4. 5 stars
    I’ve never had this. Love the Teddy bears too. What a perfect dessert for Easter!

  5. Denise says:

    I’ve never had this Romanian version. It sounds even better than Panetone! Can’t wait to try it!

  6. Jessica says:

    This is great! We are studying Romania right now!

  7. Emily says:

    5 stars
    This looks so delicious and perfect for a holiday! I always love your posts because they are so full of information.

  8. 5 stars
    Loved reading your story and the recipe. This is a recipe that sounds delicious and the ingredients are simple. A perfect cake for a special Holiday.

  9. Sarah says:

    I’ve never heard of Easter pasca before but it looks like a simple and delicious recipe. I should give this a try as I love trying new foods and recipes.

  10. Casey says:

    4 stars
    Looks delicious!!! Thanks for sharing

  11. Francy says:

    5 stars
    This recipe is delicious and l can see your love to make this traditional Easter cake😃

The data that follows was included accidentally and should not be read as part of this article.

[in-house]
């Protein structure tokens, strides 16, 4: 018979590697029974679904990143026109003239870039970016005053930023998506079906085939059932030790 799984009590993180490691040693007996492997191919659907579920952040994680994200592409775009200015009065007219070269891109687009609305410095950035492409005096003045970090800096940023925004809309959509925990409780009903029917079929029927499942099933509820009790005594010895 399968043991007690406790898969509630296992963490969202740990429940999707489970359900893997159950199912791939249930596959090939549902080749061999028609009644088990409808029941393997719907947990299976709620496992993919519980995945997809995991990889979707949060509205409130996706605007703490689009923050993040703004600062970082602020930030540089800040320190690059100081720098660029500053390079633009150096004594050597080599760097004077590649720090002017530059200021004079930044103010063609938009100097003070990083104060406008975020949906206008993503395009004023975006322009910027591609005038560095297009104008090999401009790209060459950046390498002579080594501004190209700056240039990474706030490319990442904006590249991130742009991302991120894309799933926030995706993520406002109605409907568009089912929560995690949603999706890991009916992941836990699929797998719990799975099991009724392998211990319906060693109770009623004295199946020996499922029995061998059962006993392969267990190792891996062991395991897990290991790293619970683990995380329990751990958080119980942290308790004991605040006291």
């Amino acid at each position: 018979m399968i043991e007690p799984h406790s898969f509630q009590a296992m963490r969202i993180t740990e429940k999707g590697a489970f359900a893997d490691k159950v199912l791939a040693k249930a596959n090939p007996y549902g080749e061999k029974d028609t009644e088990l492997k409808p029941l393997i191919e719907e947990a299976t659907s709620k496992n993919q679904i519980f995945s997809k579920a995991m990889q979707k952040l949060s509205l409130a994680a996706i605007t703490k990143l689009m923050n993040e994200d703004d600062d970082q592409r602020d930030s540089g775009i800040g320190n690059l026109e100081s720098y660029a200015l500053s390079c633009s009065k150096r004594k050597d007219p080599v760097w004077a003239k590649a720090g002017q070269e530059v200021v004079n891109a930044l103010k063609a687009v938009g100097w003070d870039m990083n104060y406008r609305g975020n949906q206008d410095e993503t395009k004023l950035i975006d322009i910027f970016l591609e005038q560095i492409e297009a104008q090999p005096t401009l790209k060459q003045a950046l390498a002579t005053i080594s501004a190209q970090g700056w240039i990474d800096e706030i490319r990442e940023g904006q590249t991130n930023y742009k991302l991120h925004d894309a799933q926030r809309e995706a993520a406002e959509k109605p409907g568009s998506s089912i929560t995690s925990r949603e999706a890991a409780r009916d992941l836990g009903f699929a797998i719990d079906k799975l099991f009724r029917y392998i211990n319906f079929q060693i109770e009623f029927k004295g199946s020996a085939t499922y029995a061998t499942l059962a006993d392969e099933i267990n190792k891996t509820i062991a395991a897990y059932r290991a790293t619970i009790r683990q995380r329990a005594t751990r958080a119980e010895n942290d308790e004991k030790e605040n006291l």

12. Ana says:

    5 stars
    I’ve never had Pasca before but it surely looks delicious!

  13. 5 stars
    I’ve never met a cheesecake I didn’t like and this one is spectacular, delicious and so pretty with the braided edge. Love this recipe.

  14. Gabriela Herrera says:

    5 stars
    What a beautiful creation and how wonderful is it for an edible centerpiece in the Ester dinner table.

  15. Jeannie says:

    5 stars
    what a great delicious bread, love the braiding in the side 🙂

  16. Marita says:

    5 stars
    Oh this recipe looks delicious. I do not know much about Romanian Easter Traditions, so I found this post very interesting.

  17. 5 stars
    What a beautiful cake. I’d love to have a slice with a cup of tea. Perfect for easter

  18. Leah says:

    Those teddy bears are so cute! I’d love to try this cake. It sounds delicious with the cheese filling!

  19. Sue says:

    5 stars
    What a lovely and unique recipe. A wonderful way to celebrate Easter!